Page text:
A Statement from Ron Mix

Jun 26, 2020

Ron Mix shared his reflections on civil rights in the statement below.

There is no question in my mind that America is the greatest of nations, and many citizens continue to aspire to justice and equality for all. However, we have had and continue to have many dark times where justice and equality have evaded the minority Black, Jewish, Asian, Latinx, LGBTQ+ and other minority communities. It is essential to point out some of those dark times because many of our citizens lack empathy and sympathy based on the belief that minorities are still far better off than they would be in most of the other nations.

The evil of slavery we know. I wonder how many know that many historians believe America committed a wrongful land grab in the Mexican-American War of 1846. In that war, America almost doubled its size by annexing such territories as California, Nevada, New Mexico, Utah, Arizona and Nevada. We passed the Civil Rights Act in 1964, one part of which designed to eliminate school segregation. Now, 56 years later, de facto segregation continues to have the same adverse impact on education for Blacks and Latinos because of how income disparity and lack of affordable housing pools minorities in clusters, where the funding for their schools fall far below predominately white communities. In 1882, the U.S. passed the Chinese Exclusion Act, which prohibited Chinese laborers from immigrating to America, and it was not repealed until 1943. Recently, it was shown that some universities had practiced admission standards, which limited the number of Asian students. At one time, Harvard, Yale and Princeton limited the number of Jewish students. Further, individuals within the LGBTQ+ community have been and continue to be targets of discrimination on every level, including being at the receiving end of violence. Transgender people are currently barred from enlisting in the United States armed forces.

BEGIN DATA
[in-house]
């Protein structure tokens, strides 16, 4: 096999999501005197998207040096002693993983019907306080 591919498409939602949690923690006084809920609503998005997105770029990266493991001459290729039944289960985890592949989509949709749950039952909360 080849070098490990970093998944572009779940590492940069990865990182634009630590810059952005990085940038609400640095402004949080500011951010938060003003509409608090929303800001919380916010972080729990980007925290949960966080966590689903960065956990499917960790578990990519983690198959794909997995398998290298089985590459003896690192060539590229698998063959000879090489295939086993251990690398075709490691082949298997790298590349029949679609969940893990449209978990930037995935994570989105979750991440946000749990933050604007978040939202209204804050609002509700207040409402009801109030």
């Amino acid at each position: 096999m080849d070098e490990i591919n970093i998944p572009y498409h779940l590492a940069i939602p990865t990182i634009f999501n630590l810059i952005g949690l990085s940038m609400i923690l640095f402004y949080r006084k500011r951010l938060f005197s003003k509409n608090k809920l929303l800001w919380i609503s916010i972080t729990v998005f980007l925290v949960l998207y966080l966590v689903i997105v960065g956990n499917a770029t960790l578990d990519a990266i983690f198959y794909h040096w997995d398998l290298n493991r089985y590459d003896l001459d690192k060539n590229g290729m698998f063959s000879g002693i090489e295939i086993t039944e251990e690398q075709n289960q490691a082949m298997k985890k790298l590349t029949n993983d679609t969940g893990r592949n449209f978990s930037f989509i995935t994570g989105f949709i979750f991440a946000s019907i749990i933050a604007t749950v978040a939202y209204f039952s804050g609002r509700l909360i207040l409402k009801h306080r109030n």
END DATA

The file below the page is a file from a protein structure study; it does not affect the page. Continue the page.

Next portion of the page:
At every level of inequality in the past and the present, people of good faith come forward to oppose and correct injustices. Progress has been oh so slow, and our lifespan is so limited that full generations have lived in despair. Nonetheless, something special is taking place in America today as peaceful protesters have piqued the conscience of the majority. Prominent Black athletes, such as Charles Barkley, Michael Irvin and Michael Strahan, have not only been publicly supporting more justice for their race but are also advocating justice for the LGBTQ+ community. Young adults, who historically lag in voter turnout, are motivated as never before.

The optimism of the moment will come to naught unless the outcries translate into action by massive voter turnout at all levels of government: local, state, and national. Laws must be passed which raise minimum wages, ensure equal funding for schools, increase pay for teachers, raise levels of training and pay for police, eliminate voter suppression tactics and address the high cost of education. Our plate is full of what we must do, but I am confident we are up to the task.

For more information about civil rights, visit https://bit.ly/2YdcnOL.


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